By on December 4, 2009

A little more green would have been nice...

Fresh details on GM’s Asian wranglings are coming in, and it seems that SAIC paid The General a mere $85m for the one percent needed to control the joint venture. GM’s Nick Reilly tells the New York Times:

the 51 percent stake would give S.A.I.C. the right to approve the venture’s budget, future plans and senior management. But the venture has a cooperative spirit in which S.A.I.C. has already been able to do so… S.A.I.C. wanted to have a majority stake to consolidate the venture in its financial reporting

Which is about as credible as the conclusion that the Shanghai and India deals are going to provide GM International with a meaningful amount of cash with which to rescue its European and Korean divisions. As it turns out, the Indian deal isn’t going to translate into free cash for GM. GM and SAIC will set up a joint Hong Kong-based investment company, which GM will give its Indian operations and SAIC will fund with $300-$530m, bringing its overall value to $650m.

Reilly explains the value of the India venture thusly to the WSJ:

SAIC’s participation helps GM “defray or share large investment” required for the India push and help the partners achieve results faster, Mr. Reilly said in a conference call with reporters. It also allows GM to market more products in India that had not been “envisaged in our GM-only plan,” particularly ultracheap micro minivans and buses that GM makes with two Chinese partners.

But here’s the rub, as explained by Reilly:

The long-term goal of the Hong Kong investment company will be to expand into other emerging markets. But the initial management structure will be in India, while any expansion into other emerging markets would be managed from G.M.’s Asian headquarters in Shanghai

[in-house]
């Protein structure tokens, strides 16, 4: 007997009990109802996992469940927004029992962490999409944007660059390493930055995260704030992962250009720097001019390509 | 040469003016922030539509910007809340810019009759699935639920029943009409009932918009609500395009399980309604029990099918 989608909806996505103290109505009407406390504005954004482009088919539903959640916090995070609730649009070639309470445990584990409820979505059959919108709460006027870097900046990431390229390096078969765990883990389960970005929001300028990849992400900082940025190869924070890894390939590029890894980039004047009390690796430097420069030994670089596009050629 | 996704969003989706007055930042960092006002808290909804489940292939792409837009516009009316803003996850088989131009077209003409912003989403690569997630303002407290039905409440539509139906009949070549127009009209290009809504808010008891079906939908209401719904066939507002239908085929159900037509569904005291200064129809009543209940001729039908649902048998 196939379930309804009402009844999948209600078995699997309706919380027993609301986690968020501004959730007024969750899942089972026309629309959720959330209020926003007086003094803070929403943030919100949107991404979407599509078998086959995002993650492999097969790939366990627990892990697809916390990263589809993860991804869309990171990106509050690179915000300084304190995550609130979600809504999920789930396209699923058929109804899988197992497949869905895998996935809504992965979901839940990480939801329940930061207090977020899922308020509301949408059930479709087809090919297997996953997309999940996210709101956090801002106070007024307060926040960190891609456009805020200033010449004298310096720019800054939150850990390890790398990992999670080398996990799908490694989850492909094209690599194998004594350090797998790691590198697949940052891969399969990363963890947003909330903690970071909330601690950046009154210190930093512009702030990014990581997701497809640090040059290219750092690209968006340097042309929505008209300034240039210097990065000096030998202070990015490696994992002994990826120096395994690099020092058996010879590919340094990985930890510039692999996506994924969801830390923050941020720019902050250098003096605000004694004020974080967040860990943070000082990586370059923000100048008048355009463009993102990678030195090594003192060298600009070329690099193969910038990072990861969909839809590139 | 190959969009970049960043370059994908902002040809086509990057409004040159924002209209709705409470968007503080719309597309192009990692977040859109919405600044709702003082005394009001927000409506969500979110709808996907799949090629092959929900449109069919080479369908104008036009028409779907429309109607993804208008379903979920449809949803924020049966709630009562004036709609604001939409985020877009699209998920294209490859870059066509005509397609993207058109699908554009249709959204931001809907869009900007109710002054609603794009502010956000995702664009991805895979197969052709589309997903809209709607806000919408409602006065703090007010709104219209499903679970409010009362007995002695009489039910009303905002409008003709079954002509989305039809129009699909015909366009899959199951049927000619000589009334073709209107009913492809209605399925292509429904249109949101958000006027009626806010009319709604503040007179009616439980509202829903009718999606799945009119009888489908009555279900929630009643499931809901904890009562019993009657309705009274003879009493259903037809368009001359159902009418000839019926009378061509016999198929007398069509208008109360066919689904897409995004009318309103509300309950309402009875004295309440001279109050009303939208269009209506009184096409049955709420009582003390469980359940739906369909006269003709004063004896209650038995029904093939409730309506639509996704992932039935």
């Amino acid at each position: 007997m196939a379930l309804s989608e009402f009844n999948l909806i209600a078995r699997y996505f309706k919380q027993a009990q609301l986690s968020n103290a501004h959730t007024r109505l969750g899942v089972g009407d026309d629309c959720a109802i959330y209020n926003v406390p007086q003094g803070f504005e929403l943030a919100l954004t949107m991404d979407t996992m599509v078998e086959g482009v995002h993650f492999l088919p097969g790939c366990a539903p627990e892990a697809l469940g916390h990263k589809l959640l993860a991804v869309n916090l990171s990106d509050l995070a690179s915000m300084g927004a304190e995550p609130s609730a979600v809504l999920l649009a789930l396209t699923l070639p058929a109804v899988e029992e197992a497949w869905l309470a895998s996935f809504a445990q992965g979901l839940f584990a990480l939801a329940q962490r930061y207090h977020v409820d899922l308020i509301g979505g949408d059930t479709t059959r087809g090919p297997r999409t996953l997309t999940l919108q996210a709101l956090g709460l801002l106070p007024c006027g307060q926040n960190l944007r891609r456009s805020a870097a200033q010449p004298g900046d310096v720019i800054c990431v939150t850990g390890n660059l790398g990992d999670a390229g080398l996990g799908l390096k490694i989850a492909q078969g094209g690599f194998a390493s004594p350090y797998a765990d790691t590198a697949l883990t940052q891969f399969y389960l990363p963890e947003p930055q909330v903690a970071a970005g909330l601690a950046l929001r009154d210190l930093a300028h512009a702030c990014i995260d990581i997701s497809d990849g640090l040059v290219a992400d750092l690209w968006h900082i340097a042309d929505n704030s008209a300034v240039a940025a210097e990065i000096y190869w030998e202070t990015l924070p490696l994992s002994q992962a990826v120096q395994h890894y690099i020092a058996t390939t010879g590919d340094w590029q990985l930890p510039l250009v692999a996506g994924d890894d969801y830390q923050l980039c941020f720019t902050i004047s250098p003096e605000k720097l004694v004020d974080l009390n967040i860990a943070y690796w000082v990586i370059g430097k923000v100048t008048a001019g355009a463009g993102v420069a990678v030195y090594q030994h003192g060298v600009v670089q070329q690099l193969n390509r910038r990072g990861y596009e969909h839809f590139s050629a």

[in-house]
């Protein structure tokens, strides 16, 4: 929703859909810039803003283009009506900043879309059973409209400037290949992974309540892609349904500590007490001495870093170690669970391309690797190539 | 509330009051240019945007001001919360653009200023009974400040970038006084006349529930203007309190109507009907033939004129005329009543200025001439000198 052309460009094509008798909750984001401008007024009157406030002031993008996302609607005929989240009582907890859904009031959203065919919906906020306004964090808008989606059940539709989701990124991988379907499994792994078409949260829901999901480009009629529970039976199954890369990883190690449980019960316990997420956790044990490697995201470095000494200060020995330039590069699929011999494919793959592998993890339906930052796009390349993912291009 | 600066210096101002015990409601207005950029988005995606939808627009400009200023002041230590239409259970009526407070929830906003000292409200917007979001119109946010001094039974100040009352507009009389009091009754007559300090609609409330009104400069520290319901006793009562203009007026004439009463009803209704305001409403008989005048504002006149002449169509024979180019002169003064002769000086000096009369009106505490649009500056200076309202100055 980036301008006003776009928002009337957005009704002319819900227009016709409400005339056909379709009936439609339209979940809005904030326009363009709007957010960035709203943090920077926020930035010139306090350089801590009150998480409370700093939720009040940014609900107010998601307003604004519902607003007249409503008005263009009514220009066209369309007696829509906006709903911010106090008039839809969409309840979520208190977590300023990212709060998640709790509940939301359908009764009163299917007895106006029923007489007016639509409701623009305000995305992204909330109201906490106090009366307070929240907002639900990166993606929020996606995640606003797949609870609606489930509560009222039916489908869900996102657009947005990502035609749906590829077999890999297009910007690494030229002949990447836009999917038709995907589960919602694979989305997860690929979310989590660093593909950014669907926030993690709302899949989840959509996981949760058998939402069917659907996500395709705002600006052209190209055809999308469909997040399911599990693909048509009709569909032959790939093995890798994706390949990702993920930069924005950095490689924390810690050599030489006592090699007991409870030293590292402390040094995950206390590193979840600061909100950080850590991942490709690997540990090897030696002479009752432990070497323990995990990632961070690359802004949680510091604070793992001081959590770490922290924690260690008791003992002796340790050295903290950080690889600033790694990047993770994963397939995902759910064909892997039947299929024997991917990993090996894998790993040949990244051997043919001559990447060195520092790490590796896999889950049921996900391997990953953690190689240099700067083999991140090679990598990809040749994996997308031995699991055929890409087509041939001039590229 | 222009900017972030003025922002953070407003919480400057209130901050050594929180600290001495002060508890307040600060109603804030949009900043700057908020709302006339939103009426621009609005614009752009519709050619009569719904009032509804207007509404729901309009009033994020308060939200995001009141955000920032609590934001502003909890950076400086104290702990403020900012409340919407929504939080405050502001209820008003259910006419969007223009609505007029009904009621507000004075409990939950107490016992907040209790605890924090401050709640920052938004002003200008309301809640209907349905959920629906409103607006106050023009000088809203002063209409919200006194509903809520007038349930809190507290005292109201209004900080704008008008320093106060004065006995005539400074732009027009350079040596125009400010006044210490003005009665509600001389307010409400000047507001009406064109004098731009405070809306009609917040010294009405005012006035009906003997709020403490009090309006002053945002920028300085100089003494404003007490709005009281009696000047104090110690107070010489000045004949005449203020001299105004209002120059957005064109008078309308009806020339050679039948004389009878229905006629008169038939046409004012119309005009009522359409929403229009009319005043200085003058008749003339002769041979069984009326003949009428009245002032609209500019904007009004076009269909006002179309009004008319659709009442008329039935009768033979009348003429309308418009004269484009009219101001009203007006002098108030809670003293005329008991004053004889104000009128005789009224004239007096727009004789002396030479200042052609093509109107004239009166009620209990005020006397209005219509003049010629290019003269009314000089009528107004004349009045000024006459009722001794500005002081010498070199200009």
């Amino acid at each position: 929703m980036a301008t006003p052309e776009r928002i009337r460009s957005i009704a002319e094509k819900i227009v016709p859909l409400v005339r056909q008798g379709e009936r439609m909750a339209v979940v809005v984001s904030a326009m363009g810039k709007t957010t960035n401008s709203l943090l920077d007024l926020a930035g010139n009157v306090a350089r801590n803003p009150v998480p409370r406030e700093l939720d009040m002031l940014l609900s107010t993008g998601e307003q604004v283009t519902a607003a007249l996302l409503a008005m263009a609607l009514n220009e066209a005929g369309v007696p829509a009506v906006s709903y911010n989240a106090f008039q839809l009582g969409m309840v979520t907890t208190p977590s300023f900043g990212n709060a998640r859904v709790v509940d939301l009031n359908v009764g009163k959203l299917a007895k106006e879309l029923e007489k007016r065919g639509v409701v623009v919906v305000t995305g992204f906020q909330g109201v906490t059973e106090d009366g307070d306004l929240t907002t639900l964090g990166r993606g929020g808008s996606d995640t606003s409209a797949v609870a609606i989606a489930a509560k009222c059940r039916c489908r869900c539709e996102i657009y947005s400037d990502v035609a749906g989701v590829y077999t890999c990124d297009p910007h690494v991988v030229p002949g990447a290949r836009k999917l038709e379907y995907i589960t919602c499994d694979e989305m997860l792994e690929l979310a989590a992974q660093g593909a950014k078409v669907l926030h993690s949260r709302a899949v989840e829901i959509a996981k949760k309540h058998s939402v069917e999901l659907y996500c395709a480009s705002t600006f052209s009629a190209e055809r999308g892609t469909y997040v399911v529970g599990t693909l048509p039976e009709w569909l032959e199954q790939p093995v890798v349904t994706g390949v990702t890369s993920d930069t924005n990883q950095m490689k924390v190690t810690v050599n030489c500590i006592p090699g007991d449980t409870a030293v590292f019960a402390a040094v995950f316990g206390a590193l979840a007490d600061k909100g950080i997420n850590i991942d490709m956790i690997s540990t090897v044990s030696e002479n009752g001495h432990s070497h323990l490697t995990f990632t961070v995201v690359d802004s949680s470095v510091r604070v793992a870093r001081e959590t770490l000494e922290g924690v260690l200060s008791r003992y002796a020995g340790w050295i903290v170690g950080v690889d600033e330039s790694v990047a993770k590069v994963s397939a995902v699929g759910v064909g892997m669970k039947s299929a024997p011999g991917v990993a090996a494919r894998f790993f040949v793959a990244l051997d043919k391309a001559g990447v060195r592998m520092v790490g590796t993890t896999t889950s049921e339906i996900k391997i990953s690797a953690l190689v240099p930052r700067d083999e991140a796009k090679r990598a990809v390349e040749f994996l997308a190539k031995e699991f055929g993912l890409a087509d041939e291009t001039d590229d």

Though this partnership will not be without its value, the idea that this sale will actually help GM International’s cash position is suspect at best. The $85m for the one percent of SAIC is clear cash, but it doesn’t begin to scratch $413m recently spent on Daewoo’s share offering, let alone the estimated $5b needed to restructure Opel.

So what is the real payoff for GM? Possibly a larger stake in GM-Wuling, although Reilly says “we don’t have anything to announce on that, but SAIC has been very supportive in discussions around that.” The only thing looking like a real benefit from this deal is only hinted at by Reilly:

GM also has been “able to achieve some funding for other activities [in China] from the Chinese banking sector, which would have been difficult to do on our own,”

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8 Comments on “One Percent Of GM China Worth $85m...”

  • avatar
    Cammy Corrigan

    If, as posited before, that GM did this sale to finance the restructure of Vauxhall/Opel, then there’s a problem. The loans offered by the German Government were worth €4.5bn; this sale netted $85m. What else are GM going to sell? What else do GM have to sell? The maths do not add up.

    • 0 avatar

      It’s not what GM is getting from this deal, it’s what this deal allows them to get from the chinese “government” (in the form of the endless banks and companies it owns).  I wouldn’t be surprised to see SAIC purchase a large piece of Opel for the restructuring with funds provided the government (SAIC controls china and GM controls europe, but the upside is there for both, GM needs china and china needs opel)

  • avatar

    If GM would actually “sell” something for “cash” which they would then invest in another venture, then this wouldn’t be smart. It would be taxable. Not that GM doesn’t have  tons of losses, against which the gains could be accrued, but who wants to do this. These deals are usually done in a tax efficient manner, with as little  real cash changing hands  as possible. I bet the Investment Bank that handles the (very tax efficient) HK setup already is complaining about the stamp tax.